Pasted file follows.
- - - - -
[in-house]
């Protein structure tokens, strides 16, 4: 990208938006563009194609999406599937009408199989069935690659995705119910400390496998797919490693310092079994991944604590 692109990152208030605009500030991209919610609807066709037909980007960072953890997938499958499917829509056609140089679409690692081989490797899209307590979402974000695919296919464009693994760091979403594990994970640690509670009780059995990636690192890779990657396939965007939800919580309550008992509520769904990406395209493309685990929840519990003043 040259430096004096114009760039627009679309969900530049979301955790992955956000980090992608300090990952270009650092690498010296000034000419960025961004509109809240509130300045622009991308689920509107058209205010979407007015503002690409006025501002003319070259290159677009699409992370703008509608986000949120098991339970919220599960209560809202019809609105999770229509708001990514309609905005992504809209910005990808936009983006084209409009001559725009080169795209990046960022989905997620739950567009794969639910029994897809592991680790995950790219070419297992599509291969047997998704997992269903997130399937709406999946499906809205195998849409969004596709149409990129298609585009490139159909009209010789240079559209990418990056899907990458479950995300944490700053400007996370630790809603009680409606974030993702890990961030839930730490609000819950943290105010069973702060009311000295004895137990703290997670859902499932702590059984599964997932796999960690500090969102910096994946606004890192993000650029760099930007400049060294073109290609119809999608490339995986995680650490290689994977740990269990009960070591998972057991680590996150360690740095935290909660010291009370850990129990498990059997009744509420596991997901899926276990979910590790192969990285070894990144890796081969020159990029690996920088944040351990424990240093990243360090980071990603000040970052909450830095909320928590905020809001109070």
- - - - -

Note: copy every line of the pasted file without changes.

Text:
[in-house]
């Protein structure tokens, strides 16, 4: 990208938006563009194609999406599937009408199989069935690659995705119910400390496998797919490693310092079994991944604590 692109990152208030605009500030991209919610609807066709037909980007960072953890997938499958499917829509056609140089679409690692081989490797899209307590979402974000695919296919464009693994760091979403594990994970640690509670009780059995990636690192890779990657396939965007939800919580309550008992509520769904990406395209493309685990929840519990003043 040259430096004096114009760039627009679309969900530049979301955790992955956000980090992608300090990952270009650092690498010296000034000419960025961004509109809240509130300045622009991308689920509107058209205010979407007015503002690409006025501002003319070259290159677009699409992370703008509608986000949120098991339970919220599960209560809202019809609105999770229509708001990514309609905005992504809209910005990808936009983006084209409009001559725009080169795209990046960022989905997620739950567009794969639910029994897809592991680790995950790219070419297992599509291969047997998704997992269903997130399937709406999946499906809205195998849409969004596709149409990129298609585009490139159909009209010789240079559209990418990056899907990458479950995300944490700053400007996370630790809603009680409606974030993702890990961030839930730490609000819950943290105010069973702060009311000295004895137990703290997670859902499932702590059984599964997932796999960690500090969102910096994946606004890192993000650029760099930007400049060294073109290609119809999608490339995986995680650490290689994977740990269990009960070591998972057991680590996150360690740095935290909660010291009370850990129990498990059997009744509420596991997901899926276990979910590790192969990285070894990144890796081969020159990029690996920088944040351990424990240093990243360090980071990603000040970052909450830095909320928590905020809001109070």